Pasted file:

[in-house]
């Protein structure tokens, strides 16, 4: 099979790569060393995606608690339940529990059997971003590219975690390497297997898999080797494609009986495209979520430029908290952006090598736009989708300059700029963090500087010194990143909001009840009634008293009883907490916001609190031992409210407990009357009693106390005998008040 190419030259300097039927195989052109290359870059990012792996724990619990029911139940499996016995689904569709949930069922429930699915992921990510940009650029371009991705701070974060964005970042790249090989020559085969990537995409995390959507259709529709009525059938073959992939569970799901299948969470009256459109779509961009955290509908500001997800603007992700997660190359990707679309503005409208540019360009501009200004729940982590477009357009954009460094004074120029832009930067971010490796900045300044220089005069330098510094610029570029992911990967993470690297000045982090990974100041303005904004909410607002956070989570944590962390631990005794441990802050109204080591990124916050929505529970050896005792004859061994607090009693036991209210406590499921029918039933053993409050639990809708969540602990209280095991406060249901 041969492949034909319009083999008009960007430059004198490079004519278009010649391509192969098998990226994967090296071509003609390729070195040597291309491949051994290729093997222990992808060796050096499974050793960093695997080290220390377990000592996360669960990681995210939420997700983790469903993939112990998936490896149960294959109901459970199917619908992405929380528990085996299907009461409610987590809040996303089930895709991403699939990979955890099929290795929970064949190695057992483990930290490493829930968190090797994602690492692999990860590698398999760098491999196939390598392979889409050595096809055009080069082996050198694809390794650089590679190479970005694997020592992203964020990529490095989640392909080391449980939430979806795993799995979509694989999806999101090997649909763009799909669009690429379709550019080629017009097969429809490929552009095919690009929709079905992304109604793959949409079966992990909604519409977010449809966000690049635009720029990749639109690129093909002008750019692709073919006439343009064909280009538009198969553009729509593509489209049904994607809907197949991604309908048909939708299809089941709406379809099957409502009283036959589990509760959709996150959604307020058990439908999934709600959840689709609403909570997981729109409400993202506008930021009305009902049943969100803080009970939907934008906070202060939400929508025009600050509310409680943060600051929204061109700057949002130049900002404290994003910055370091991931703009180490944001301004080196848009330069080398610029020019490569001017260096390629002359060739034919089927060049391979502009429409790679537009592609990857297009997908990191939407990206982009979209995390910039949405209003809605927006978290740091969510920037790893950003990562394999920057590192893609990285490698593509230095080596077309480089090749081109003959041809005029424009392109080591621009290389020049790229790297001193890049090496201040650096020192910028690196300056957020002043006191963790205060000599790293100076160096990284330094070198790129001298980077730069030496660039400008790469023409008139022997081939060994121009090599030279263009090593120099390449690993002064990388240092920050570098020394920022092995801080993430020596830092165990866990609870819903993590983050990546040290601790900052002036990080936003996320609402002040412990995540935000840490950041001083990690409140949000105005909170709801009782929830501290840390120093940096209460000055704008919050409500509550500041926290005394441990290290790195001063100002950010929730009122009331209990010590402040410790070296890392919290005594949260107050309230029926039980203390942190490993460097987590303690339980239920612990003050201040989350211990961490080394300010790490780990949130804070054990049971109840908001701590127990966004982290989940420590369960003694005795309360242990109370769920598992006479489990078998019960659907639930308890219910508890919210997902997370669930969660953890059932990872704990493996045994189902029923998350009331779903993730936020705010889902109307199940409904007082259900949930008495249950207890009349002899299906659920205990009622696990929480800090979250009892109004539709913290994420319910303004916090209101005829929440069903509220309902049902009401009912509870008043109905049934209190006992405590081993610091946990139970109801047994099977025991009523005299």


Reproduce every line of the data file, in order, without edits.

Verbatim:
[in-house]
């Protein structure tokens, strides 16, 4: 099979790569060393995606608690339940529990059997971003590219975690390497297997898999080797494609009986495209979520430029908290952006090598736009989708300059700029963090500087010194990143909001009840009634008293009883907490916001609190031992409210407990009357009693106390005998008040 190419030259300097039927195989052109290359870059990012792996724990619990029911139940499996016995689904569709949930069922429930699915992921990510940009650029371009991705701070974060964005970042790249090989020559085969990537995409995390959507259709529709009525059938073959992939569970799901299948969470009256459109779509961009955290509908500001997800603007992700997660190359990707679309503005409208540019360009501009200004729940982590477009357009954009460094004074120029832009930067971010490796900045300044220089005069330098510094610029570029992911990967993470690297000045982090990974100041303005904004909410607002956070989570944590962390631990005794441990802050109204080591990124916050929505529970050896005792004859061994607090009693036991209210406590499921029918039933053993409050639990809708969540602990209280095991406060249901 041969492949034909319009083999008009960007430059004198490079004519278009010649391509192969098998990226994967090296071509003609390729070195040597291309491949051994290729093997222990992808060796050096499974050793960093695997080290220390377990000592996360669960990681995210939420997700983790469903993939112990998936490896149960294959109901459970199917619908992405929380528990085996299907009461409610987590809040996303089930895709991403699939990979955890099929290795929970064949190695057992483990930290490493829930968190090797994602690492692999990860590698398999760098491999196939390598392979889409050595096809055009080069082996050198694809390794650089590679190479970005694997020592992203964020990529490095989640392909080391449980939430979806795993799995979509694989999806999101090997649909763009799909669009690429379709550019080629017009097969429809490929552009095919690009929709079905992304109604793959949409079966992990909604519409977010449809966000690049635009720029990749639109690129093909002008750019692709073919006439343009064909280009538009198969553009729509593509489209049904994607809907197949991604309908048909939708299809089941709406379809099957409502009283036959589990509760959709996150959604307020058990439908999934709600959840689709609403909570997981729109409400993202506008930021009305009902049943969100803080009970939907934008906070202060939400929508025009600050509310409680943060600051929204061109700057949002130049900002404290994003910055370091991931703009180490944001301004080196848009330069080398610029020019490569001017260096390629002359060739034919089927060049391979502009429409790679537009592609990857297009997908990191939407990206982009979209995390910039949405209003809605927006978290740091969510920037790893950003990562394999920057590192893609990285490698593509230095080596077309480089090749081109003959041809005029424009392109080591621009290389020049790229790297001193890049090496201040650096020192910028690196300056957020002043006191963790205060000599790293100076160096990284330094070198790129001298980077730069030496660039400008790469023409008139022997081939060994121009090599030279263009090593120099390449690993002064990388240092920050570098020394920022092995801080993430020596830092165990866990609870819903993590983050990546040290601790900052002036990080936003996320609402002040412990995540935000840490950041001083990690409140949000105005909170709801009782929830501290840390120093940096209460000055704008919050409500509550500041926290005394441990290290790195001063100002950010929730009122009331209990010590402040410790070296890392919290005594949260107050309230029926039980203390942190490993460097987590303690339980239920612990003050201040989350211990961490080394300010790490780990949130804070054990049971109840908001701590127990966004982290989940420590369960003694005795309360242990109370769920598992006479489990078998019960659907639930308890219910508890919210997902997370669930969660953890059932990872704990493996045994189902029923998350009331779903993730936020705010889902109307199940409904007082259900949930008495249950207890009349002899299906659920205990009622696990929480800090979250009892109004539709913290994420319910303004916090209101005829929440069903509220309902049902009401009912509870008043109905049934209190006992405590081993610091946990139970109801047994099977025991009523005299």